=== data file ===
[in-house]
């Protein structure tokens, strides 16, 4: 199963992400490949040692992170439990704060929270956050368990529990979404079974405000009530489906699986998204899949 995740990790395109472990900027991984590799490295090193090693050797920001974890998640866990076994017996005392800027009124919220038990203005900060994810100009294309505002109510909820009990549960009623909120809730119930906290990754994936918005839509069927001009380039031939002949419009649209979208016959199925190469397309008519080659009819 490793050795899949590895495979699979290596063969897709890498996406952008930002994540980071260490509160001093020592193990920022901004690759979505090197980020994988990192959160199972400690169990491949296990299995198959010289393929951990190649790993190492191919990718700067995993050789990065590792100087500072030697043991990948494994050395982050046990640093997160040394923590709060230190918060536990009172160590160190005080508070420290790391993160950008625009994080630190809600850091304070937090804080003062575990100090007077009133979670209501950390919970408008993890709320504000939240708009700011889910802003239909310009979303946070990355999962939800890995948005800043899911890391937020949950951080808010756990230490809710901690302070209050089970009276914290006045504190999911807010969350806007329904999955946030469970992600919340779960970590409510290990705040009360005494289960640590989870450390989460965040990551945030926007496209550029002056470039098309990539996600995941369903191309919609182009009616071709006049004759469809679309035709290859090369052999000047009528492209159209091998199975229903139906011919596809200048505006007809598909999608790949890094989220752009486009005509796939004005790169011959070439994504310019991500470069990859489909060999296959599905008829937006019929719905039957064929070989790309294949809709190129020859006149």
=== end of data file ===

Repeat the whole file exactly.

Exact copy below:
[in-house]
């Protein structure tokens, strides 16, 4: 199963992400490949040692992170439990704060929270956050368990529990979404079974405000009530489906699986998204899949 995740990790395109472990900027991984590799490295090193090693050797920001974890998640866990076994017996005392800027009124919220038990203005900060994810100009294309505002109510909820009990549960009623909120809730119930906290990754994936918005839509069927001009380039031939002949419009649209979208016959199925190469397309008519080659009819 490793050795899949590895495979699979290596063969897709890498996406952008930002994540980071260490509160001093020592193990920022901004690759979505090197980020994988990192959160199972400690169990491949296990299995198959010289393929951990190649790993190492191919990718700067995993050789990065590792100087500072030697043991990948494994050395982050046990640093997160040394923590709060230190918060536990009172160590160190005080508070420290790391993160950008625009994080630190809600850091304070937090804080003062575990100090007077009133979670209501950390919970408008993890709320504000939240708009700011889910802003239909310009979303946070990355999962939800890995948005800043899911890391937020949950951080808010756990230490809710901690302070209050089970009276914290006045504190999911807010969350806007329904999955946030469970992600919340779960970590409510290990705040009360005494289960640590989870450390989460965040990551945030926007496209550029002056470039098309990539996600995941369903191309919609182009009616071709006049004759469809679309035709290859090369052999000047009528492209159209091998199975229903139906011919596809200048505006007809598909999608790949890094989220752009486009005509796939004005790169011959070439994504310019991500470069990859489909060999296959599905008829937006019929719905039957064929070989790309294949809709190129020859006149």